when Lord Shiva swallowed the Halahala poison,
which had emanated from the intensive churning
of the milky ocean, the heat of the poison proved
to be so unbearable that he could not wait for
a Himalayan shower. Ganga, the river goddess,
is said to have rushed to him and poured all the
water she had in possession. This helped him and
so, even today, holy water is offered through
Jalahari(a copper cup that hangs above the Shivalinga).
It is believed that Shiva was not cooled enough
even after Ganga poured all the water she possessed
over him. He was cooled only when the whole of
the moon was tucked in the matted lock of his
head. Shiva, after having cooled himself became
ecstatic and started dancing the Tandava Nritya.
OBJECTS & SUMBOLS IN THE CONTEXT OF NEPAL
In Nepal, we have
thousands of fascinating old buildings and temples
almost all of which have religious figures and
symbols. It would be almost impossible to know
about each and every one of them. So, we discuss
some important figures and symbols.
Shankha is a Sanskrit word used to denote a sleek
and smooth conch shell. It is believed that if
the Shankha is blown with skill, it can scare
away evil spirits and is described as a killer
of germs and enemies. According to some scholars,
it can also be used for preparing many kinds of
Ayurvedic medicines and that a certain dose of
its powder can cure jaundice, gall bladder, etc.
The Hindus as well
as the Buddhists drink water from a Shankha before
they break a fast and almost all temple prayers
are accompanied by the blowing of the Shankha.
It is strongly
believed that the Shankha had been shaped from
the holy waters showered from heaven. Thus it
is regarded as a divine jewel always held by Lord
Vishnu on his right hand. It was also used as
safety bands for young ladies to wear, around
their hands, in the form of bracelets and its
necklaces were worn to cast away evil eyes.
wheel of right action)
Chakra or the wheel of righteousness is an emblem
or tool used as a holy symbol by Hindus and Buddhists.
Vishnu, the Hindu god of preservation, always
holds a chakra to do away with demons and to protect
his devotees and to make sure that Dharma(righteousness)
does not retrograde.
In Buddhism, some
interpret the Chakra as the wheel of life and
see it as the teachings of Buddha. We might as
well say that it's purpose is similar in Buddhism
and Hinduism because the first teachings of Buddha
began with the turning of the wheel of Dharma.
This ceremonial container is used for storing
vermilion powder for religious purposes. The consecrated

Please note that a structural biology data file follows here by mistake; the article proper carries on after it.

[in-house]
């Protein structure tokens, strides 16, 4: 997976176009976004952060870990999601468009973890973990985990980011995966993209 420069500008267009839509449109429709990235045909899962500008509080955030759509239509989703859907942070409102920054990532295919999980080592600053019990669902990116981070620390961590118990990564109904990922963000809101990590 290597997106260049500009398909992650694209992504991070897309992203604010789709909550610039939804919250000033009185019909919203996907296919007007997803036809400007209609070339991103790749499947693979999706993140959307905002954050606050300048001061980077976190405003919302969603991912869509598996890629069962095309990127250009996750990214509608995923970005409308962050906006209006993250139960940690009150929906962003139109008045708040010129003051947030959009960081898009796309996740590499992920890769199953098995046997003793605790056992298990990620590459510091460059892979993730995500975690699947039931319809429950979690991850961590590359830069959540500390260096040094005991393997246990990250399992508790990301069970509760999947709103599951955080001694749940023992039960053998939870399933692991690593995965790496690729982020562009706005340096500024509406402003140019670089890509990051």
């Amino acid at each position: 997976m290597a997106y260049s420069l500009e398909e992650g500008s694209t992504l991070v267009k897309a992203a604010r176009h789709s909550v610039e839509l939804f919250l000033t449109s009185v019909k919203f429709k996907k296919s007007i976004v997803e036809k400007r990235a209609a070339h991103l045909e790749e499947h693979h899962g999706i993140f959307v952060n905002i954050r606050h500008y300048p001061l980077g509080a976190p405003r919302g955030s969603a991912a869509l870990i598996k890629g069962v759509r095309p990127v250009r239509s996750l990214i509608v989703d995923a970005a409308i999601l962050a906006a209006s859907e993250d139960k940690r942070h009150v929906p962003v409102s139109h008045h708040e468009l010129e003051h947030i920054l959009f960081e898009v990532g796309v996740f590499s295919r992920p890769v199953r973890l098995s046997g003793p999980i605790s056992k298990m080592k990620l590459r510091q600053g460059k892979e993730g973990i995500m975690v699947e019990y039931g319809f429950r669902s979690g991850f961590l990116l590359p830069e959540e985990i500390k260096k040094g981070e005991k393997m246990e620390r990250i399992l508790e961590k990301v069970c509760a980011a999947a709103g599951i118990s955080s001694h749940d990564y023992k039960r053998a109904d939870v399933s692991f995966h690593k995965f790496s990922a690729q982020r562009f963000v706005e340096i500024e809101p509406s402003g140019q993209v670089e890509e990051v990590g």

vermilion inside the container represents Laxmi,
the goddess of wealth and abundance. The upper
portion of the Sinhamoo is either shaped like
three, five or seven tiered oriental umbrella
serving as a ceremonial canopy of Laxmi. Sinhamoo
is used in almost all-religious ceremonies particularly
in the Newari community.
(A ceremonial metal mirror)
Jwala Nhyekan, an ancient religious object, has
a plain circle as the central portion surrounded
by stylized flames that come to the peak at the
top. It is indispensable in all kinds of religious
ceremonies in the Newari community of Kathmandu
Valley. This is used by Buddhist`s as well as
Hindu`s to symbolize inner vision and is also
regarded a representation of Saraswati, the goddess
of learning and creative arts.
(a holy ceremonial water jar)
Kalash is a typical traditional water jar usually
made of brass, which has a round body with the
base and mouth beautifully designed like a full
blown lotus. Kalasha, the symbol of the universal
mother goddess, is supposed to contain Amrit(inexhaustible
elixir) which never dries and makes one immortal.
It was said in ancient times that the sprinkling
of Kalash- water, accompanied by mantra, over
ones head would ensure plenty, purity and prosperity.
flower of wisdom)
The lotus is among the most popular motifs in
Nepali arts, it is a symbol of mental purity and
detachment. In Nepal, it is also a symbol of divinity
as some Hindu as well as Buddhist gods are seen
sitting on them showing that they are divine.
Torana, a gateway leading to a temple or a holy
place of worship, is semi-circular in form and
is placed above temple doorways. Torana`s mostly
found made on wood or stone and some are lavishly
gilded with brass, others are even beautifully
embellished with several artistic designs.
Vajra, which means "thunderbolt", is
used in the Vajrayani as well as Mahayani sect
of Buddhism. It is described as an ever illuminating,
indestructible and adamantine element, often identified
as a divine symbol of the changeless absolute,
in a Buddhist text. The Vajra is always accompanied
by a bell, for Vajra stands for the male principle
whereas a bell for the female principle. A Vajra
accompanied by a bell is a ritualistic requirement